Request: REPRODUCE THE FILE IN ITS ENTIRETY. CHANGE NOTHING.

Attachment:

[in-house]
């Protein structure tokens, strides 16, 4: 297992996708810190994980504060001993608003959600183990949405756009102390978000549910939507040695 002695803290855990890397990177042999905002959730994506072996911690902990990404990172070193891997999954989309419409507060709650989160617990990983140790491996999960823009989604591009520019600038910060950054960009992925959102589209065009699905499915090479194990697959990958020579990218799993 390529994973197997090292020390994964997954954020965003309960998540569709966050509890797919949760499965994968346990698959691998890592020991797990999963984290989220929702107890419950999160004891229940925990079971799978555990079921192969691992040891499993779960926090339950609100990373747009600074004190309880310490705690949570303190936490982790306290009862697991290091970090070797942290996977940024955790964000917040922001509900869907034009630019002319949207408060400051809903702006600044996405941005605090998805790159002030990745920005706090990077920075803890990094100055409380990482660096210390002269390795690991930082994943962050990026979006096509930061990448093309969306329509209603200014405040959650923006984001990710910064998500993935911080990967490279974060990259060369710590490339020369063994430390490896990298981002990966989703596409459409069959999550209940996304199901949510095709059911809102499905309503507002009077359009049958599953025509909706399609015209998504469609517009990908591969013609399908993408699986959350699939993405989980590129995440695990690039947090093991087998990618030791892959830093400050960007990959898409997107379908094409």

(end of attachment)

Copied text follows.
[in-house]
């Protein structure tokens, strides 16, 4: 297992996708810190994980504060001993608003959600183990949405756009102390978000549910939507040695 002695803290855990890397990177042999905002959730994506072996911690902990990404990172070193891997999954989309419409507060709650989160617990990983140790491996999960823009989604591009520019600038910060950054960009992925959102589209065009699905499915090479194990697959990958020579990218799993 390529994973197997090292020390994964997954954020965003309960998540569709966050509890797919949760499965994968346990698959691998890592020991797990999963984290989220929702107890419950999160004891229940925990079971799978555990079921192969691992040891499993779960926090339950609100990373747009600074004190309880310490705690949570303190936490982790306290009862697991290091970090070797942290996977940024955790964000917040922001509900869907034009630019002319949207408060400051809903702006600044996405941005605090998805790159002030990745920005706090990077920075803890990094100055409380990482660096210390002269390795690991930082994943962050990026979006096509930061990448093309969306329509209603200014405040959650923006984001990710910064998500993935911080990967490279974060990259060369710590490339020369063994430390490896990298981002990966989703596409459409069959999550209940996304199901949510095709059911809102499905309503507002009077359009049958599953025509909706399609015209998504469609517009990908591969013609399908993408699986959350699939993405989980590129995440695990690039947090093991087998990618030791892959830093400050960007990959898409997107379908094409």